About Casey Diaz

Darwin “Casey” Diaz is a native of El Salvador and a former gang leader. Growing up on the mean streets of Los Angeles, he was forced to fight for his life. He was eventually incarcerated as one of the most violent criminals in California and placed in solitary confinement.

His life was forever changed in that cell when one day God approached Casey in a miraculous way. Upon his release from prison, Casey landed a job making signs and today runs his own company, Samiah Signs. Casey enjoys teaching at church and sharing his story with audiences around the country.

Grateful for a second chance at life, Casey is now married to Sana and is the father of three children.

What is a “Shot Caller”?

Casey Diaz was a shot caller in prison.

Shot callers have an elevated rank in the gang world. Not only are they the ones commanding respect, but they are power brokers inside prison walls and determine who gets hurt or killed and who doesn’t.

Shot callers also have street cred, which Casey had in spades from being one of the leaders of the Rockwood Street Locos in South-Central Los Angeles. He led the way when his gang did home invasions, carried out car break-ins, ransacked convenience stores, and conducted another round of tit-for-tat stabbings of rival gang members.

Eventually, he was caught by the LAPD and got tagged with a murder rap. Casey was sentenced by the Los Angeles Superior Court to a twelve-year, eight-month term for second-degree murder and fifty-two counts of armed robbery. He actually breathed a sigh of relief that those were the only charges the cops could pin on him.

While Casey was housed with 120 murderers and violent criminals in the 2400 East Max wing inside Pitchess Detention Center, north of Los Angeles, several dudes from two long-established gangs—18th Street and Florencia 13—asked him to become a “shot caller.”

One of the shot callers’ responsibilities was to control the shanks within the prison population—the crude homemade knives used for stabbing another prisoner. Casey was the one who slept with the shanks—all thirteen of them under his mattress. It would be suicidal not to give him your shank because if you don’t, then he’d have you killed.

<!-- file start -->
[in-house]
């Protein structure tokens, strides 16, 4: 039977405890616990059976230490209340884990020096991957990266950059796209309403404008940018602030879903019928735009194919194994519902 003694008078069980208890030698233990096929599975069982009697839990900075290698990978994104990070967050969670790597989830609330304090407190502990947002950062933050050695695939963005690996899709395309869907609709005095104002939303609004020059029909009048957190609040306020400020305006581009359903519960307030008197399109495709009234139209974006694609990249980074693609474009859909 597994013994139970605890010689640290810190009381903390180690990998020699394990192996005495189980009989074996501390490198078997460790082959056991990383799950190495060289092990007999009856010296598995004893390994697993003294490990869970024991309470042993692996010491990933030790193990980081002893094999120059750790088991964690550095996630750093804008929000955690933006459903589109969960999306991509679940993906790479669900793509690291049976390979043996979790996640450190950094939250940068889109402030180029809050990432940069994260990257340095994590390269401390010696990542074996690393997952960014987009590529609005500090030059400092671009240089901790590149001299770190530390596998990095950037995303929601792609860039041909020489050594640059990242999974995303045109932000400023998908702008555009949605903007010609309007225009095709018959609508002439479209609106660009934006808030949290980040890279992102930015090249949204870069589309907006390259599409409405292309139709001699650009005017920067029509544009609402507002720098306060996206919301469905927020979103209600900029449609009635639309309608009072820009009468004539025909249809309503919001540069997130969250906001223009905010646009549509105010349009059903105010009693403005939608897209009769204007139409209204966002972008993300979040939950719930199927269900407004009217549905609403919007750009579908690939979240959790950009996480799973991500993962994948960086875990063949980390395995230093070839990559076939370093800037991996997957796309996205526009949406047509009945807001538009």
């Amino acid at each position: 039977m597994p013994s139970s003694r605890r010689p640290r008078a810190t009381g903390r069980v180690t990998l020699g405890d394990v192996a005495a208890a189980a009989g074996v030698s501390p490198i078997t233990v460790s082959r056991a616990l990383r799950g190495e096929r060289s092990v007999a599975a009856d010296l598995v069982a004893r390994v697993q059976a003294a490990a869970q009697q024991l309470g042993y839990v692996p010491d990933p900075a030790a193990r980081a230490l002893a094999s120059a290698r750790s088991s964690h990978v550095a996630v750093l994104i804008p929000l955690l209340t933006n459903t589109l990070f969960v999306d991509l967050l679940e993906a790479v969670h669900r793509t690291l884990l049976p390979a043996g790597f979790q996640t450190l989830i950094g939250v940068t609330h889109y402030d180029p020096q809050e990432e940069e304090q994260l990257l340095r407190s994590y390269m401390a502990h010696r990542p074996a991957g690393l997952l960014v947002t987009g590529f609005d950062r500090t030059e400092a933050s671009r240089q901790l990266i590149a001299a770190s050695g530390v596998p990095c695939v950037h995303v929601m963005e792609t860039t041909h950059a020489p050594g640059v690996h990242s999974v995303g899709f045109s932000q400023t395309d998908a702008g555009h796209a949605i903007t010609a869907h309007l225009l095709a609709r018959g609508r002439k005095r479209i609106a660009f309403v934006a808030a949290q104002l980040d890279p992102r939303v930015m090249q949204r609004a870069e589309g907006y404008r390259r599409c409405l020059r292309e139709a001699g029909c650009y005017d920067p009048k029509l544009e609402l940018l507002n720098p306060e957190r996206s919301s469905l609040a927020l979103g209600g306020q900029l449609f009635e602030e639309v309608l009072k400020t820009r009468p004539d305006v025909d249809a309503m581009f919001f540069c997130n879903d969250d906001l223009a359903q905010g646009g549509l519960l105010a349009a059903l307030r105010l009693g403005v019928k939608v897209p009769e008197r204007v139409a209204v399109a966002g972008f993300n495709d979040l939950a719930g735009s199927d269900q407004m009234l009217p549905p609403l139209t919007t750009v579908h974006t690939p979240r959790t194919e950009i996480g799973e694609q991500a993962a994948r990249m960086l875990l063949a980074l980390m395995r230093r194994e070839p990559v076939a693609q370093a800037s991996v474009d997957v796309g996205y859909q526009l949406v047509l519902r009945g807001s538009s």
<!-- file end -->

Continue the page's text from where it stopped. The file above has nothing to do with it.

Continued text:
Then Casey was transferred to New Folsom State Prison outside Sacramento, California, and placed in solitary confinement because of his “shot caller” status. Social interactions with other inmates were nonexistent and severely limited with guards.

After a year or so at New Folsom, he heard the guards come by his cell with an announcement: “Church service. Any inmate wanting to go, stand by your gate.”

Religion wasn’t something Casey was interested in. He knew next to nothing about God or Jesus Christ except that he was the one who was on all those crucifixes.

One time he was laying on his bed, listening to voices outside his lock-up. Casey heard an older woman say, “Is there someone in that cell?” She sounded Southern and spoke with a syrupy drawl.

“Yes, ma’am, but you don’t want to deal with Diaz,” the guard said. “You’re wasting your time.”

“Well, Jesus came for him, too.”

She approached the cell. “Young man, can I speak with you?”

What she shared with Casey would change his life forever.

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Contact Casey

Casey Diaz is a dynamic and emotional speaker with a passion to share his experiences as a gang leader and how his life changed in prison.

He is available for interviews, speaking engagements, or general questions.

Email: info@caseydiaz.net
Phone: 818 | 841 | 5851

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